The U.S. Department of Agriculture has abandoned a disastrous proposal to outsource inspections of puppy mills, roadside zoos and research laboratories to third-party inspectors. If implemented, the proposal would have essentially allowed these industries to police themselves and severely undermined protections for millions of animals.
Many members of Congress weighed in strongly against the proposal, including a bipartisan set of 77 lawmakers led by Reps. Chris Smith, R-N.J., and Brendan Boyle, D-Pa., who wrote to Agriculture Secretary Sonny Perdue opposing the agency’s plan. Our supporters were also highly engaged. Tens of thousands of you responded to our action alert, and many of you even testified before the USDA, letting the agency know that you do not approve of letting industry groups perform federal animal welfare inspections or determine which facilities warrant federal oversight.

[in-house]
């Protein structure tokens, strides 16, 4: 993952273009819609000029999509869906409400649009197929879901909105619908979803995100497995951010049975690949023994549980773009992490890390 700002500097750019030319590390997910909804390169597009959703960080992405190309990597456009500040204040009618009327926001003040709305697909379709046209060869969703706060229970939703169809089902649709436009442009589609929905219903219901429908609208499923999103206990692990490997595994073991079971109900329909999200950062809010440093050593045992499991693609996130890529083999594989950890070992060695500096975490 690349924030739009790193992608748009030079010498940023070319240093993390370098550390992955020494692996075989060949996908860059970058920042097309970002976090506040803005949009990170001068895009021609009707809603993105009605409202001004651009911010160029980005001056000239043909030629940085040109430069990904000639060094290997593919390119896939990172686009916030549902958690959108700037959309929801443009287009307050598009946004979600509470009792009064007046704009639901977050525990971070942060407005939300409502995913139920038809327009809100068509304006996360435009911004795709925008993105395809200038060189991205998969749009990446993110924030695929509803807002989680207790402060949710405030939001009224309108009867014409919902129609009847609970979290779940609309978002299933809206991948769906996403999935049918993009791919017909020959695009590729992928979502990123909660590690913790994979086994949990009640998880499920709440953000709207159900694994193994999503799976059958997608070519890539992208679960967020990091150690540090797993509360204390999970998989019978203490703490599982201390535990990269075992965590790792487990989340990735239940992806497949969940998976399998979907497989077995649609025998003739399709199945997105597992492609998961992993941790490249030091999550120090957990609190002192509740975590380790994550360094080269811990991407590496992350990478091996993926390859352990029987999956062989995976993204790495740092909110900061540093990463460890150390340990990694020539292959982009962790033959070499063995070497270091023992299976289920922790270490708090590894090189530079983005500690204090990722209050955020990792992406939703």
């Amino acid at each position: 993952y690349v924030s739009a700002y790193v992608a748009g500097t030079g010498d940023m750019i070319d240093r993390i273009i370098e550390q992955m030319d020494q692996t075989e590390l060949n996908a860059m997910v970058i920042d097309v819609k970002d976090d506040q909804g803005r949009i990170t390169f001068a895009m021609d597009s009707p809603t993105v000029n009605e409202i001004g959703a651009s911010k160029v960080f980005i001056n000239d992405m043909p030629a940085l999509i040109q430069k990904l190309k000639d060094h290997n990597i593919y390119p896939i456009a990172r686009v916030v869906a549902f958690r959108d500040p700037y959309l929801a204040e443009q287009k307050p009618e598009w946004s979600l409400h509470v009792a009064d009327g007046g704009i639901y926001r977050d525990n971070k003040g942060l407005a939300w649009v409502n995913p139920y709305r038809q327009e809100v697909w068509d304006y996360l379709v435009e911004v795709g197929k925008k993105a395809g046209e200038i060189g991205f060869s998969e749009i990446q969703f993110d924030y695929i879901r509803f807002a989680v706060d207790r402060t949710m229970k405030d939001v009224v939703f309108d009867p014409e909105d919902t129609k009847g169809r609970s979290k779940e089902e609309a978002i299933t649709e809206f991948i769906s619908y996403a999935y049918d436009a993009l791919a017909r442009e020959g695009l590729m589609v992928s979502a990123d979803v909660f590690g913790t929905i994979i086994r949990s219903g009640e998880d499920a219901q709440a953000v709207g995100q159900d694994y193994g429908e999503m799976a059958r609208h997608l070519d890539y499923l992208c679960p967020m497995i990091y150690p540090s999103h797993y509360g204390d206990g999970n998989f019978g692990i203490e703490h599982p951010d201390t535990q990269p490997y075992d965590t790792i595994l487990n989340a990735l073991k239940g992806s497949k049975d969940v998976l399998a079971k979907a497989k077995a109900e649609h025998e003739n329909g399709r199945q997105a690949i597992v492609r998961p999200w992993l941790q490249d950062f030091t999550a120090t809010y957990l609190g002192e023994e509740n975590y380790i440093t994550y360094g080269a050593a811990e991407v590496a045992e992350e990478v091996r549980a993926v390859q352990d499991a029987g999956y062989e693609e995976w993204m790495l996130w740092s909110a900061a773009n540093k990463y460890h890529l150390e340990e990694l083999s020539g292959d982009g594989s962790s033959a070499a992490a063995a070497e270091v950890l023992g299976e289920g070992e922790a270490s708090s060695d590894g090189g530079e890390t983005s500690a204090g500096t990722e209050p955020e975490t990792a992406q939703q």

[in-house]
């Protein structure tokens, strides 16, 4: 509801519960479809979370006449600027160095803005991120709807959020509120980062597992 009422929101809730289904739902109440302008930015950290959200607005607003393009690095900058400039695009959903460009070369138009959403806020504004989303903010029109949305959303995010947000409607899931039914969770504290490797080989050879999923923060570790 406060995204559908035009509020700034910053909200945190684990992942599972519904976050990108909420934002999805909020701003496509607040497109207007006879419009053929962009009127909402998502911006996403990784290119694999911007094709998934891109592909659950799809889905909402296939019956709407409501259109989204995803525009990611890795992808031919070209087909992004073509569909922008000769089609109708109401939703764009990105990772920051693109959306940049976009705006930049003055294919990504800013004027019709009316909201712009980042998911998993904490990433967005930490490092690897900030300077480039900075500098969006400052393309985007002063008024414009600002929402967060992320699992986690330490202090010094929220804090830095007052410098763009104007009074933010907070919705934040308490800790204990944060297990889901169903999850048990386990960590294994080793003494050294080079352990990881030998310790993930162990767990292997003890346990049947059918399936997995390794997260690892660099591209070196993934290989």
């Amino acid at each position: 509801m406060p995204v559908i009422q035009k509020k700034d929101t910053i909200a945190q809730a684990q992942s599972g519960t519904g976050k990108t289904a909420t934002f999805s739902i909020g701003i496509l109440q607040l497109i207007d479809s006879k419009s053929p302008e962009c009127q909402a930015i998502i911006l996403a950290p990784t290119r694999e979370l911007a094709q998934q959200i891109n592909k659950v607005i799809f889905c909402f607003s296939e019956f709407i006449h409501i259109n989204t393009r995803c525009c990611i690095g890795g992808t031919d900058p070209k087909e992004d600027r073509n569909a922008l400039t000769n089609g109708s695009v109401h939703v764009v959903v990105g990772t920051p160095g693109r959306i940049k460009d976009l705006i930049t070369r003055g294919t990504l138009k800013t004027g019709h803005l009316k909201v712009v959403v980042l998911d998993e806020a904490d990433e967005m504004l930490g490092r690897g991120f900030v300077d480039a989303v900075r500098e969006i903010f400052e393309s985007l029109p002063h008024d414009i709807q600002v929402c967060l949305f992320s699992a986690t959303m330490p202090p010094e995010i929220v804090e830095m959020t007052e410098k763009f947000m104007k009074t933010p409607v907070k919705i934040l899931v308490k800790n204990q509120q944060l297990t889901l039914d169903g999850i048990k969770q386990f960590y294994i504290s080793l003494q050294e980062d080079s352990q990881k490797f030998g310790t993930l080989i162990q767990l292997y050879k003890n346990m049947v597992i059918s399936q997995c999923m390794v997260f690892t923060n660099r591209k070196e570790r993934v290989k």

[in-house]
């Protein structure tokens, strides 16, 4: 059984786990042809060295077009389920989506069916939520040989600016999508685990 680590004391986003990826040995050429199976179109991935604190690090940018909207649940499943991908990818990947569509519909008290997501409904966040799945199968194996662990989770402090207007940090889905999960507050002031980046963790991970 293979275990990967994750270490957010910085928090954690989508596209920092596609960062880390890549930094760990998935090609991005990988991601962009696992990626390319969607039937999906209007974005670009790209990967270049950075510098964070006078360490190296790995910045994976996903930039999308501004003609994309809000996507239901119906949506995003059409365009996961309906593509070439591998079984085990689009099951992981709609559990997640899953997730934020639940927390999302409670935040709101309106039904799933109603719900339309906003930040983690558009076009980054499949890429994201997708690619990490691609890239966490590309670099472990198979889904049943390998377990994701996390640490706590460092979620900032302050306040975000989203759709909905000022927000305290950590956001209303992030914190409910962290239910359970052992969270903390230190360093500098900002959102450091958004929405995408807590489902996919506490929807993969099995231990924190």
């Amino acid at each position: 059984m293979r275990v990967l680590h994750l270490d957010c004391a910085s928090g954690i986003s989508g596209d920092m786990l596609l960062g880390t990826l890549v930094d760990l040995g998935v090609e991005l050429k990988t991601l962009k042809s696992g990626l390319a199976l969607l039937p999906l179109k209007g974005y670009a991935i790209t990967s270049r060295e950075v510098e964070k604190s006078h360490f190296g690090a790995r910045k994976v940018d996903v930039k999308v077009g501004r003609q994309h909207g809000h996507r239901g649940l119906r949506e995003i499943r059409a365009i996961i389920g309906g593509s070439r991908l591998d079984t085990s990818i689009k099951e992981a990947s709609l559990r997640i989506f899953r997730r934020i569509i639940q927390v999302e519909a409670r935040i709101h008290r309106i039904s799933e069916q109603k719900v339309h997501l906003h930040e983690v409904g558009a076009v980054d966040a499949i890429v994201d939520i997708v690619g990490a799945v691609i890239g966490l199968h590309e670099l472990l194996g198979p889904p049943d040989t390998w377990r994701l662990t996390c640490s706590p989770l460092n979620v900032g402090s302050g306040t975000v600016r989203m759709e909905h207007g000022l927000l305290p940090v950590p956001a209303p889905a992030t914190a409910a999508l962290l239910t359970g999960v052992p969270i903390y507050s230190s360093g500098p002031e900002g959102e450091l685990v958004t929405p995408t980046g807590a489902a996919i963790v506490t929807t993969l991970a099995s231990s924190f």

Now that the USDA has taken this important step to preserve the integrity of the Animal Welfare Act, we urge the agency to do the same on transparency for the Animal Welfare Act and the Horse Protection Act. The agency should fully restore the thousands of inspection reports and other enforcement documents purged from its website last year, as the public has demanded and Congress has directed. And it should abandon the industry self-policing that has been an utter failure for horse soring — by publishing its final rule to update the agency’s regulations under the Horse Protection Act, as the USDA announced it would do in January 2017.
Thank you for speaking out and let’s keep the pressure on; there’s more work to be done.